In following phases after achieving the mandatory compliance, or possibly even during the implementation phases towards compliance, the responsible team might discover that upgrading the consumer portal with functionality required under GDPR could optimize the processes. Following through on these new concepts, with A-B testing and business cases showing the benefits, the former challenge of GDPR compliance could be transformed into yet another USP. Not by challenging the given boundary but solely by accepting and understanding the boundary, and ambitiously searching to maximize the business benefit.

In an empowered autonomous agile business model, the responsible team will navigate through the challenges to drive optimal results. Brainstorming and “out-of-the-box” thinking with the right experts is just as important as the commitment from the leadership team to grow the mindset throughout the organization. Succeeding with an agile business model and autonomous execution is not a matter of adding a badge to the list. This can only be achieved with a lot of small steps throughout the process, and acceptance of learning by doing. Mistakes are made and learnings are implemented. Key in achieving the results and benefiting from autonomous project execution / agile business models is to have the right mix of commitment, accountability and empowerment, driven throughout the organization. This also means the acceptance of continuing to deliver ongoing business while developing and testing improvements.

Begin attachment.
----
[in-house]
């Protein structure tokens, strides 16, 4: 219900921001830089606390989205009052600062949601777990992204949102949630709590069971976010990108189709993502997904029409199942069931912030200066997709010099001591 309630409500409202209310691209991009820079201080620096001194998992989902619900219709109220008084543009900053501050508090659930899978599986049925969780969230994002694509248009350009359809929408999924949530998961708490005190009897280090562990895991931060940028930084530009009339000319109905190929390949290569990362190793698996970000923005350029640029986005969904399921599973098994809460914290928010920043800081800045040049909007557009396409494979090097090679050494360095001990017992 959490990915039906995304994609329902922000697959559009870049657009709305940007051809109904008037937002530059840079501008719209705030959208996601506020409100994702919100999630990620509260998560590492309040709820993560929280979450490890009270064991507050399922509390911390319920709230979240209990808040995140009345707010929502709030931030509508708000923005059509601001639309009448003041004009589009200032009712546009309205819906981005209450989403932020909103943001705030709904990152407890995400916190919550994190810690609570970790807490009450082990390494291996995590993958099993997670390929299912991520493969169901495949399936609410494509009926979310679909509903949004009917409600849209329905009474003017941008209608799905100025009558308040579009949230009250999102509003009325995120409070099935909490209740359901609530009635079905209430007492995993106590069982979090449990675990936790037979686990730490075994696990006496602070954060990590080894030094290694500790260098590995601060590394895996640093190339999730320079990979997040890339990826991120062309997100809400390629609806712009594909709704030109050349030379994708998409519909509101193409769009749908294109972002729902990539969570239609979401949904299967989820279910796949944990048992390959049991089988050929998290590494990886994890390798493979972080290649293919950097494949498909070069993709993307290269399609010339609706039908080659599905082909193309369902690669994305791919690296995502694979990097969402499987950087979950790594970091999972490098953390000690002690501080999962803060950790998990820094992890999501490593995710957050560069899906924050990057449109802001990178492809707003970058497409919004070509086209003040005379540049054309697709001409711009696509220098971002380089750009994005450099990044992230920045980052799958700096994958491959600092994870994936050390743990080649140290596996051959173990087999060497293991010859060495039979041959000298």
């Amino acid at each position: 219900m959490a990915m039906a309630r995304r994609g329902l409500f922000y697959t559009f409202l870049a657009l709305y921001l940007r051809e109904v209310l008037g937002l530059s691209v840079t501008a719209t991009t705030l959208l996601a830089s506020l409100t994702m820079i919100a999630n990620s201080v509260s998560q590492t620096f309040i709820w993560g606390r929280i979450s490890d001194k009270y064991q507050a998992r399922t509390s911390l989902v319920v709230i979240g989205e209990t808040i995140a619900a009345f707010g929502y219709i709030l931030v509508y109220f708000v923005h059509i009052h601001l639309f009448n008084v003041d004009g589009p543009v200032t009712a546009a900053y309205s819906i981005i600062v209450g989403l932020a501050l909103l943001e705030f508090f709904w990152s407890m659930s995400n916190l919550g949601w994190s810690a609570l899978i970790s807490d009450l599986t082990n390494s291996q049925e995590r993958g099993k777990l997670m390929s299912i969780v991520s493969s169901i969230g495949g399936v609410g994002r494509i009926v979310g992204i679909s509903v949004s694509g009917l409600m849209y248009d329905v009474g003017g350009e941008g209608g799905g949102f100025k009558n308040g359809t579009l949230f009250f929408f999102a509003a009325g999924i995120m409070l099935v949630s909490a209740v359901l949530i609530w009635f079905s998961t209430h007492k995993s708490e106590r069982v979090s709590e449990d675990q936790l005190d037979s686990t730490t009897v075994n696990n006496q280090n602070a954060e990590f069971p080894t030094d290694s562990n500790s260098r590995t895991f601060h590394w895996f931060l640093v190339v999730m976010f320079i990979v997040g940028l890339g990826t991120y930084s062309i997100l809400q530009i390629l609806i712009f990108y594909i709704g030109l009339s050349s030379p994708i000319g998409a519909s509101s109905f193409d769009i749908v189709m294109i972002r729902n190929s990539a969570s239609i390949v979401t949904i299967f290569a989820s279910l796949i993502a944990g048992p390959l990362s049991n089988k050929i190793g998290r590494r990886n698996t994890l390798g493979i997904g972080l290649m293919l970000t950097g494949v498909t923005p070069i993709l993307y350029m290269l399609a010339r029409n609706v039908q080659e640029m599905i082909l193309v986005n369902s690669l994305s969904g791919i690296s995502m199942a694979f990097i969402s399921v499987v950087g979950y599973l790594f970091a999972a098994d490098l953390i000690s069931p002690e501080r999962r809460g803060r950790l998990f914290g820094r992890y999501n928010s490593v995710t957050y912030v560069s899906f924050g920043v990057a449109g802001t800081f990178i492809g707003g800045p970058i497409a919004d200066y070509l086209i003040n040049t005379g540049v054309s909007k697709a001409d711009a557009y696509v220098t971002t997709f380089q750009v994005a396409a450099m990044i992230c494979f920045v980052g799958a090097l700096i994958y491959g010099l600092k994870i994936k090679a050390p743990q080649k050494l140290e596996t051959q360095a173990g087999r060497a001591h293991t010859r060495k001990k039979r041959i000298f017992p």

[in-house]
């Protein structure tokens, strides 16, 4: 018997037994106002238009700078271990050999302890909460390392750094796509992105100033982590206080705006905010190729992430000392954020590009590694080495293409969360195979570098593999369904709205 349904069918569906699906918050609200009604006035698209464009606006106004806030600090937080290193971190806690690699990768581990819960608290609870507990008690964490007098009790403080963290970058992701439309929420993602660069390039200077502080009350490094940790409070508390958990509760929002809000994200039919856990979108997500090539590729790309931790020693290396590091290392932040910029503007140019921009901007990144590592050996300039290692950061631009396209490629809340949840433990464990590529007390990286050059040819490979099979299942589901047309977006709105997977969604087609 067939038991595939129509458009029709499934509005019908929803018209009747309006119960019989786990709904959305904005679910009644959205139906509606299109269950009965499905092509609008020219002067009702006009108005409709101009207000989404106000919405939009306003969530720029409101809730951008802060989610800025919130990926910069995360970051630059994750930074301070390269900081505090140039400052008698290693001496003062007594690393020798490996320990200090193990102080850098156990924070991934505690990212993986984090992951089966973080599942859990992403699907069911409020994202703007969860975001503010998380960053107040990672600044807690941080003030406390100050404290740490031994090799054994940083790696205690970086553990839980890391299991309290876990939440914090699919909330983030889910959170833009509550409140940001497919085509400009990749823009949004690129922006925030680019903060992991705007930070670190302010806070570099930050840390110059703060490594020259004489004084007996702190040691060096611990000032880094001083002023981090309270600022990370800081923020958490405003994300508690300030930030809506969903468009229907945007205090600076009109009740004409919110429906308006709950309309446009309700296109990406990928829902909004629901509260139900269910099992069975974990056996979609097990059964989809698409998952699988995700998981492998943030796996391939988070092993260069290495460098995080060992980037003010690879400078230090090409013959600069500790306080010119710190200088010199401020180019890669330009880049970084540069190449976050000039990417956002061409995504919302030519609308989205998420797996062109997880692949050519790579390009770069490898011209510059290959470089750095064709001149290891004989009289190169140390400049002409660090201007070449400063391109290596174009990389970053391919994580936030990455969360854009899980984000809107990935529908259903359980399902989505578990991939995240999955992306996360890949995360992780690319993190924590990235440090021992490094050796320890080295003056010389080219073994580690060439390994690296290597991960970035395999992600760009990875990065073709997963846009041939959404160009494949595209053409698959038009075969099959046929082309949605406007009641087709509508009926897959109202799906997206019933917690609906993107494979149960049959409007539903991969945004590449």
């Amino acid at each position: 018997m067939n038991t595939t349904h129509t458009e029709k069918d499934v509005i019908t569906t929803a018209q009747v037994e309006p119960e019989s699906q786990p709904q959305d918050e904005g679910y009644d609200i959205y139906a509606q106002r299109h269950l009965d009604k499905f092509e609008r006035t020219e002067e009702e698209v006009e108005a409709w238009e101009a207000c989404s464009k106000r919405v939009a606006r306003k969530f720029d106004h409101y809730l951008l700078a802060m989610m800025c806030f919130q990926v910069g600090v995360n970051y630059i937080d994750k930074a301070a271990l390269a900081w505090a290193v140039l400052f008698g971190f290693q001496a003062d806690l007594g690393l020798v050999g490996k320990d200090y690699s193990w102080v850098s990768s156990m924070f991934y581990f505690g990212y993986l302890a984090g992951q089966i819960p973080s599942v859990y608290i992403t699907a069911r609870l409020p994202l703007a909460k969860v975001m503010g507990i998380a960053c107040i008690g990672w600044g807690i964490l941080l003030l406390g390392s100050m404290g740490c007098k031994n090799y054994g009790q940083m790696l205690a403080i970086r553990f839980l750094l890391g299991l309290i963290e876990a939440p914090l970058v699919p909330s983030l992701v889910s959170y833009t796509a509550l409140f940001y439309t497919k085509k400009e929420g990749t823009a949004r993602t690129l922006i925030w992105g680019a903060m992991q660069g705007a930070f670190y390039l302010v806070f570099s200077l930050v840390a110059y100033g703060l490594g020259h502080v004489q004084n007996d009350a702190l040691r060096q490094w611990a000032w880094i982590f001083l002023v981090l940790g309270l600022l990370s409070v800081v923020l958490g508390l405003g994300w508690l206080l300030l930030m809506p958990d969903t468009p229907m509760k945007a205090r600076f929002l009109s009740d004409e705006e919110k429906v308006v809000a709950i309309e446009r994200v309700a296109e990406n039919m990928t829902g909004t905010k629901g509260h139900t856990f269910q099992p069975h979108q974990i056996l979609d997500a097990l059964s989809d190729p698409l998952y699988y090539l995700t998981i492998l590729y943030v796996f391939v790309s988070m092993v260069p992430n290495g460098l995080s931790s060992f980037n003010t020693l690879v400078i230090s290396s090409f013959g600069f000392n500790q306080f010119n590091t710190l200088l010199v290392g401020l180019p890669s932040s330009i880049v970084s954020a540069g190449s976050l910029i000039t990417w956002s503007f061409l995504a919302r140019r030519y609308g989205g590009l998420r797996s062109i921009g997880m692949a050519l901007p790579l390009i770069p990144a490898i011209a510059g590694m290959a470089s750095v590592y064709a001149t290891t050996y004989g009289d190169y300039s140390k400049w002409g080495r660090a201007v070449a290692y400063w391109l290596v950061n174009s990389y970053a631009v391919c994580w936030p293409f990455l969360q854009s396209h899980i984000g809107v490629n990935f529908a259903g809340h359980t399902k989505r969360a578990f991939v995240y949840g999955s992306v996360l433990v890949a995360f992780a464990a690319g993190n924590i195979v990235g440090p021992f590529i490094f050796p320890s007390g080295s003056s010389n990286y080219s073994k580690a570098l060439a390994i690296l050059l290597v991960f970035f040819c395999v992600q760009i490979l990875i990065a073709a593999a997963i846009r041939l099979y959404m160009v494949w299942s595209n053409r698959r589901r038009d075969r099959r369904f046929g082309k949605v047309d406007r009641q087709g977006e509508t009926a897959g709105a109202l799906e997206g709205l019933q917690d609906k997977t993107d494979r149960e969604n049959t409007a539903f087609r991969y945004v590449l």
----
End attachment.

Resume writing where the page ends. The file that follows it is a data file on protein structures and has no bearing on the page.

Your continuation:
Empowering teams with the ability to navigate boundaries, including scope and timing, is an underestimated challenge for executives and leaders, and most leaders I have interviewed or worked with over decades admit that they underestimated their own need to change to be able to transition towards an agile business model and autonomous execution. And of course I also count to those who faced challenges in the transition and at times still do. I too am challenged when a project goes “off track” in the classical sense. I too am challenged when the outcome is not what I expected. And I am motivated and inspired when the “off track” project drives significantly more business benefit than we could imagine when we kicked it off. I too have learned to rely on the competence of the product owners and experts to estimate what the market needs. And that took significant emotional competence.

Source: Narrative to the workshop Emotional Competence in Autonomous Project Delivery by dr. ir Johannes Drooghaag

See also: Autonomous Project Execution – Develop the culture to deliver in LEAN, Agile and Design Thinking and the related workshop Mind over Matter